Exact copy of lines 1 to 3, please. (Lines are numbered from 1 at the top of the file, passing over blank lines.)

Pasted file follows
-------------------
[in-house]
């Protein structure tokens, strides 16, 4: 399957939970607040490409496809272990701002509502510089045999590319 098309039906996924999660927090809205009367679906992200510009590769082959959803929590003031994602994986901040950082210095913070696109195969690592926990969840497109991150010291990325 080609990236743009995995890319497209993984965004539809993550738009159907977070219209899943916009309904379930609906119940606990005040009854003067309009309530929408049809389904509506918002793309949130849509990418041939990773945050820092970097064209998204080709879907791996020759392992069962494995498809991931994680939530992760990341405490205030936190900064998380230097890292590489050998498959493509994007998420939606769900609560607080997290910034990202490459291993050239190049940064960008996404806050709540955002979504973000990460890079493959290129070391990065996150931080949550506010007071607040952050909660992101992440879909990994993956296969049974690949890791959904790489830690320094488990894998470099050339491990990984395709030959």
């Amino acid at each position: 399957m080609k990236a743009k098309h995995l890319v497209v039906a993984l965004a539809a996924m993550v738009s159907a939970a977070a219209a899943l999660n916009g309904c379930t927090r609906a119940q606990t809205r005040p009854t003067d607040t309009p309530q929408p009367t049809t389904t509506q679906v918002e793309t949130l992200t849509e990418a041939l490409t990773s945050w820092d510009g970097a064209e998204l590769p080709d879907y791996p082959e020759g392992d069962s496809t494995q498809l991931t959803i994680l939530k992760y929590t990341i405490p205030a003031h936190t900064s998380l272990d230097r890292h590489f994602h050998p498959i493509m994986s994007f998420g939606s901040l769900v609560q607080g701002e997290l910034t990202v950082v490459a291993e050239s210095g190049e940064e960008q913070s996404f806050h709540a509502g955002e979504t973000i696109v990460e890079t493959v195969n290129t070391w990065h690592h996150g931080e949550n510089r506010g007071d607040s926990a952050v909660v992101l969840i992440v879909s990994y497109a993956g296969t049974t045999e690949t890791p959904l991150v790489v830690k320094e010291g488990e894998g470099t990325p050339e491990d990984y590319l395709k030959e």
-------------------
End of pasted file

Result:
[in-house]
């Protein structure tokens, strides 16, 4: 399957939970607040490409496809272990701002509502510089045999590319 098309039906996924999660927090809205009367679906992200510009590769082959959803929590003031994602994986901040950082210095913070696109195969690592926990969840497109991150010291990325 080609990236743009995995890319497209993984965004539809993550738009159907977070219209899943916009309904379930609906119940606990005040009854003067309009309530929408049809389904509506918002793309949130849509990418041939990773945050820092970097064209998204080709879907791996020759392992069962494995498809991931994680939530992760990341405490205030936190900064998380230097890292590489050998498959493509994007998420939606769900609560607080997290910034990202490459291993050239190049940064960008996404806050709540955002979504973000990460890079493959290129070391990065996150931080949550506010007071607040952050909660992101992440879909990994993956296969049974690949890791959904790489830690320094488990894998470099050339491990990984395709030959």
């Amino acid at each position: 399957m080609k990236a743009k098309h995995l890319v497209v039906a993984l965004a539809a996924m993550v738009s159907a939970a977070a219209a899943l999660n916009g309904c379930t927090r609906a119940q606990t809205r005040p009854t003067d607040t309009p309530q929408p009367t049809t389904t509506q679906v918002e793309t949130l992200t849509e990418a041939l490409t990773s945050w820092d510009g970097a064209e998204l590769p080709d879907y791996p082959e020759g392992d069962s496809t494995q498809l991931t959803i994680l939530k992760y929590t990341i405490p205030a003031h936190t900064s998380l272990d230097r890292h590489f994602h050998p498959i493509m994986s994007f998420g939606s901040l769900v609560q607080g701002e997290l910034t990202v950082v490459a291993e050239s210095g190049e940064e960008q913070s996404f806050h709540a509502g955002e979504t973000i696109v990460e890079t493959v195969n290129t070391w990065h690592h996150g931080e949550n510089r506010g007071d607040s926990a952050v909660v992101l969840i992440v879909s990994y497109a993956g296969t049974t045999e690949t890791p959904l991150v790489v830690k320094e010291g488990e894998g470099t990325p050339e491990d990984y590319l395709k030959e």